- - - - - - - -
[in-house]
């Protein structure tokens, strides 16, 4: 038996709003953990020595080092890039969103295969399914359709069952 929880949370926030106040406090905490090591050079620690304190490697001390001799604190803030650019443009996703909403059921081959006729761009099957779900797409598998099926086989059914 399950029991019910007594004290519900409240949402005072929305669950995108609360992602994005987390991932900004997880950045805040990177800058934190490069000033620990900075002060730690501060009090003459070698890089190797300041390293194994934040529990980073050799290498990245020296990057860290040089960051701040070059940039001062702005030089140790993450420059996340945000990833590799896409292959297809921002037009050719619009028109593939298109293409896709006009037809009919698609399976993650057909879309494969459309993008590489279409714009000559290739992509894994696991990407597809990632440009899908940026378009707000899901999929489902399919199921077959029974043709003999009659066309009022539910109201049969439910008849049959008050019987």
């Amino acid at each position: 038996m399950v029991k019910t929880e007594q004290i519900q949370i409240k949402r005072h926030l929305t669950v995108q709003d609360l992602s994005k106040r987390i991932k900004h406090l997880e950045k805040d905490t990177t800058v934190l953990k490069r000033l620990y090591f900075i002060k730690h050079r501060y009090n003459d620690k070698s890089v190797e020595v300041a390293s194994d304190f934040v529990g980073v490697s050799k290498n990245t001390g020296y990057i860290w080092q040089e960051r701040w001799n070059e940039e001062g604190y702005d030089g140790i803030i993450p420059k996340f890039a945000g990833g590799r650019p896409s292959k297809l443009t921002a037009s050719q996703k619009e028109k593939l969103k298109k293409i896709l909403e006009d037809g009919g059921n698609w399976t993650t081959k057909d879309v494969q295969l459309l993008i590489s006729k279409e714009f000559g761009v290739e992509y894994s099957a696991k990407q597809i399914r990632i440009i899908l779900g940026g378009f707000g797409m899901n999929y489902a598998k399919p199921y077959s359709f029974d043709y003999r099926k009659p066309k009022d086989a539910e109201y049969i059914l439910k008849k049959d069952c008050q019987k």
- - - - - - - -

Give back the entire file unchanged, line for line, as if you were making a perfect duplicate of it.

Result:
[in-house]
């Protein structure tokens, strides 16, 4: 038996709003953990020595080092890039969103295969399914359709069952 929880949370926030106040406090905490090591050079620690304190490697001390001799604190803030650019443009996703909403059921081959006729761009099957779900797409598998099926086989059914 399950029991019910007594004290519900409240949402005072929305669950995108609360992602994005987390991932900004997880950045805040990177800058934190490069000033620990900075002060730690501060009090003459070698890089190797300041390293194994934040529990980073050799290498990245020296990057860290040089960051701040070059940039001062702005030089140790993450420059996340945000990833590799896409292959297809921002037009050719619009028109593939298109293409896709006009037809009919698609399976993650057909879309494969459309993008590489279409714009000559290739992509894994696991990407597809990632440009899908940026378009707000899901999929489902399919199921077959029974043709003999009659066309009022539910109201049969439910008849049959008050019987």
């Amino acid at each position: 038996m399950v029991k019910t929880e007594q004290i519900q949370i409240k949402r005072h926030l929305t669950v995108q709003d609360l992602s994005k106040r987390i991932k900004h406090l997880e950045k805040d905490t990177t800058v934190l953990k490069r000033l620990y090591f900075i002060k730690h050079r501060y009090n003459d620690k070698s890089v190797e020595v300041a390293s194994d304190f934040v529990g980073v490697s050799k290498n990245t001390g020296y990057i860290w080092q040089e960051r701040w001799n070059e940039e001062g604190y702005d030089g140790i803030i993450p420059k996340f890039a945000g990833g590799r650019p896409s292959k297809l443009t921002a037009s050719q996703k619009e028109k593939l969103k298109k293409i896709l909403e006009d037809g009919g059921n698609w399976t993650t081959k057909d879309v494969q295969l459309l993008i590489s006729k279409e714009f000559g761009v290739e992509y894994s099957a696991k990407q597809i399914r990632i440009i899908l779900g940026g378009f707000g797409m899901n999929y489902a598998k399919p199921y077959s359709f029974d043709y003999r099926k009659p066309k009022d086989a539910e109201y049969i059914l439910k008849k049959d069952c008050q019987k």